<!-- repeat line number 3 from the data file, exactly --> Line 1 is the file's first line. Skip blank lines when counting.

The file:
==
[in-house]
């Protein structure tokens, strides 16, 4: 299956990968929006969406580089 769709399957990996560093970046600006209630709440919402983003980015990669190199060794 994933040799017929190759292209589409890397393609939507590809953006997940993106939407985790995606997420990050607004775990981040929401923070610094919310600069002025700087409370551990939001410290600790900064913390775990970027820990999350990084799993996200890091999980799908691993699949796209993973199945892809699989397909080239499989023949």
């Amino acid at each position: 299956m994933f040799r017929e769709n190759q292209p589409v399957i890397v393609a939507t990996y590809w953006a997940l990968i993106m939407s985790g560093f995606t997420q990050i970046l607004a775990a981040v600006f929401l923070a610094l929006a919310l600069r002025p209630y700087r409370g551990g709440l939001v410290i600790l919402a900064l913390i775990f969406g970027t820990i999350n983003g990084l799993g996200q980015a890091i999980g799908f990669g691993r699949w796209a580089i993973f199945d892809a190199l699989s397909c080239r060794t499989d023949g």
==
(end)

């Amino acid at each position: 299956m994933f040799r017929e769709n190759q292209p589409v399957i890397v393609a939507t990996y590809w953006a997940l990968i993106m939407s985790g560093f995606t997420q990050i970046l607004a775990a981040v600006f929401l923070a610094l929006a919310l600069r002025p209630y700087r409370g551990g709440l939001v410290i600790l919402a900064l913390i775990f969406g970027t820990i999350n983003g990084l799993g996200q980015a890091i999980g799908f990669g691993r699949w796209a580089i993973f199945d892809a190199l699989s397909c080239r060794t499989d023949g």